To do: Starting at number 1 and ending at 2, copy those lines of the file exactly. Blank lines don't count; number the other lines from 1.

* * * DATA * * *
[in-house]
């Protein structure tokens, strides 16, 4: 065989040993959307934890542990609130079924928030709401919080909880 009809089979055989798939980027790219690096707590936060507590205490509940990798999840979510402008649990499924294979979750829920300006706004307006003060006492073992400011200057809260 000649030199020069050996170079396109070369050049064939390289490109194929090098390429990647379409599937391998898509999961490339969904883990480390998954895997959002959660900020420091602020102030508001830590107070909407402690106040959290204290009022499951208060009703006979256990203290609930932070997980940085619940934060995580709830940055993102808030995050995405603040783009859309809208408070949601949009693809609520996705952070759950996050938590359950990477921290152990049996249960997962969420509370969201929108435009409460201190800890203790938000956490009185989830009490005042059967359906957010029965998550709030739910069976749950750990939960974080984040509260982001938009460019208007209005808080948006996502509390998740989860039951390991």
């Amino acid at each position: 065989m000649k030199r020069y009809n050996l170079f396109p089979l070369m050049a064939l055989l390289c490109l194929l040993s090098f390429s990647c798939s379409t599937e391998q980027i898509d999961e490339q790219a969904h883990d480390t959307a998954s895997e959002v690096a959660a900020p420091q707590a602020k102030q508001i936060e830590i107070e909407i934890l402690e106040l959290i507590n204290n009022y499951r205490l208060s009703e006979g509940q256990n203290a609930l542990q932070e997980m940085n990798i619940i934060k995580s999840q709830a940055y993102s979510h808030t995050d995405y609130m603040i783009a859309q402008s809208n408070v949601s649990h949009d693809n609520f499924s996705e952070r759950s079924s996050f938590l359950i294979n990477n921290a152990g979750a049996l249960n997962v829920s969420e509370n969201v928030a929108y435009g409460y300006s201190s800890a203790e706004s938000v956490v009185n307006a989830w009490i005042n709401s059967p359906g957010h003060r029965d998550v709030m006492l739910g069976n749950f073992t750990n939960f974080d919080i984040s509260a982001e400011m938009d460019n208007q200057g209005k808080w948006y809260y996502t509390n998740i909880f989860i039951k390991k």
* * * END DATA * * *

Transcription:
[in-house]
């Protein structure tokens, strides 16, 4: 065989040993959307934890542990609130079924928030709401919080909880 009809089979055989798939980027790219690096707590936060507590205490509940990798999840979510402008649990499924294979979750829920300006706004307006003060006492073992400011200057809260 000649030199020069050996170079396109070369050049064939390289490109194929090098390429990647379409599937391998898509999961490339969904883990480390998954895997959002959660900020420091602020102030508001830590107070909407402690106040959290204290009022499951208060009703006979256990203290609930932070997980940085619940934060995580709830940055993102808030995050995405603040783009859309809208408070949601949009693809609520996705952070759950996050938590359950990477921290152990049996249960997962969420509370969201929108435009409460201190800890203790938000956490009185989830009490005042059967359906957010029965998550709030739910069976749950750990939960974080984040509260982001938009460019208007209005808080948006996502509390998740989860039951390991």